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Detection of the elusive dangling OH ice features at ~2.7 μm in Chamaeleon I with JWST NIRCam

Abstract

Ascertaining the morphology and composition of the icy mantles covering dust grains in dense, cold regions of the interstellar medium is essential to developing accurate astrochemical models, determining conditions for ice formation, constraining chemical interactions in and on icy grains and understanding how ices withstand space radiation. The widely observed infrared spectroscopic signature of H2O ice at ~3 μm discriminates crystalline from amorphous structures in interstellar ices. Weaker bands seen only in laboratory ice spectra at ~2.7 μm, termed ‘dangling OH’ (dOH), are attributed to water molecules not fully bound to neighbouring water molecules and are often considered as tracing the degree of ice compaction. We exploit the high sensitivity of JWST NIRCam to detect two dOH features at 2.703 and 2.753 μm along multiple lines of sight probing the dense cloud Chamaeleon I, attributing these signatures to unbound dOH in cold water ice and dOH in interaction with other molecular species. These detections open a path to using the dOH features as tracers of the formation, composition, morphology and evolution of icy grains during the star and planet formation process.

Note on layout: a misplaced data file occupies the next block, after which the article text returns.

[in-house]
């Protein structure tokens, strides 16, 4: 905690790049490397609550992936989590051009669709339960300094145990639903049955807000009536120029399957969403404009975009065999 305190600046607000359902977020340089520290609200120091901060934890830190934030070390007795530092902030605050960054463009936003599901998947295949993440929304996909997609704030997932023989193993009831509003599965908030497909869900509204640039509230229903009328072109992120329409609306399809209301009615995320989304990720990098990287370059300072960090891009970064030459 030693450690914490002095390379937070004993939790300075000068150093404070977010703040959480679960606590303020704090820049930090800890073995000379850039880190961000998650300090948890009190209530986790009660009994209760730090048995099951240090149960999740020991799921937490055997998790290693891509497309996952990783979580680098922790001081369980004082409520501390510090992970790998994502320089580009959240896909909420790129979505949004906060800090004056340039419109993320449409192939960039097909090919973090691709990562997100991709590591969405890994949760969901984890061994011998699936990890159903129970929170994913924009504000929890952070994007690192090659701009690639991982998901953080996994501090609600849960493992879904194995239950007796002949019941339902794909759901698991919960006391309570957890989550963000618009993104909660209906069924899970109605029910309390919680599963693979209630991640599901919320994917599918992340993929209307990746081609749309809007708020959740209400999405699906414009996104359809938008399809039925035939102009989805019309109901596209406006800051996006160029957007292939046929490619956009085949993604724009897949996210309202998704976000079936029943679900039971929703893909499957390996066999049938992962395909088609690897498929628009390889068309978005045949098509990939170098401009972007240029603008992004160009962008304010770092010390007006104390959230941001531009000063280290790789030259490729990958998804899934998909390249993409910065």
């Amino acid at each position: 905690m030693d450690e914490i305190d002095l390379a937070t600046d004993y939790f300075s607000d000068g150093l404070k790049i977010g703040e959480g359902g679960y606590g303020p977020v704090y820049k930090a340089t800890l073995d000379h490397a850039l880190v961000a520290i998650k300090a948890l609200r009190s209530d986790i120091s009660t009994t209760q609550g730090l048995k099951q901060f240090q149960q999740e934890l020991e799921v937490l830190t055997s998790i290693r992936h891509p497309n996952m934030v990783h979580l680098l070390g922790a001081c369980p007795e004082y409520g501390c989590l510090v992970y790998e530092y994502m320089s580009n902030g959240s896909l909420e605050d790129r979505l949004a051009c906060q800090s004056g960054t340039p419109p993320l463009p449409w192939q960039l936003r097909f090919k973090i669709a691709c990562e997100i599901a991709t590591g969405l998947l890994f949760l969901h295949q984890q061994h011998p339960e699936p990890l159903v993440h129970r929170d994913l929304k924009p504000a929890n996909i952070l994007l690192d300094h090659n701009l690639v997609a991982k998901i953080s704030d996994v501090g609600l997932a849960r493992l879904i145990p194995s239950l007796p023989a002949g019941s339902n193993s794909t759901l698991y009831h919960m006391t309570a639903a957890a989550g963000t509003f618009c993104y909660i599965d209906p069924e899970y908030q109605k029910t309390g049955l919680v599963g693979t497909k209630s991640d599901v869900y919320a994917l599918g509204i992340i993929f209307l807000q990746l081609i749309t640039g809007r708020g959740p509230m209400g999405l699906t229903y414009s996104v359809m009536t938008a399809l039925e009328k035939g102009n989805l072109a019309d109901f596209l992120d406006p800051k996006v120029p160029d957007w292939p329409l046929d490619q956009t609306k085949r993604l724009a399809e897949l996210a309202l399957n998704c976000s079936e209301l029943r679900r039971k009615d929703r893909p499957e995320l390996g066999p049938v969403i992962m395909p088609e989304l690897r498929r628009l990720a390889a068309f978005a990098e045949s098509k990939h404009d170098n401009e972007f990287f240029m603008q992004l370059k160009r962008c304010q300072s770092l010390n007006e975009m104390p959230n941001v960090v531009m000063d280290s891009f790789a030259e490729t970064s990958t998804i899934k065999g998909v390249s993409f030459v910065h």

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Fig. 1: A selection of eight lines of sight towards Cha I exhibiting absorption features at ~2.7 μm.
Fig. 2: Locally baselined spectra of the dOH absorption features around 2.7 μm on an optical depth scale for the eight objects in Cha I.
Fig. 3: Observed spectra in Cha I compared with experimental spectra of absorption features around 2.7 μm in pure water ices.
Fig. 4: Observed spectra in Cha I compared with experimental spectra of absorption features around 2.7 μm in amorphous binary ice mixtures.
Fig. 5: Illustration of the various OH bonding scenarios observed in Cha I.

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Data availability

Observational data are available to download from MAST. Extracted 2.5–5 μm spectra will be published in Smith et al. B (in prep) and will be made available on Zenodo (https://zenodo.org/communities/jwst-iceage-ers/records)65.

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Acknowledgements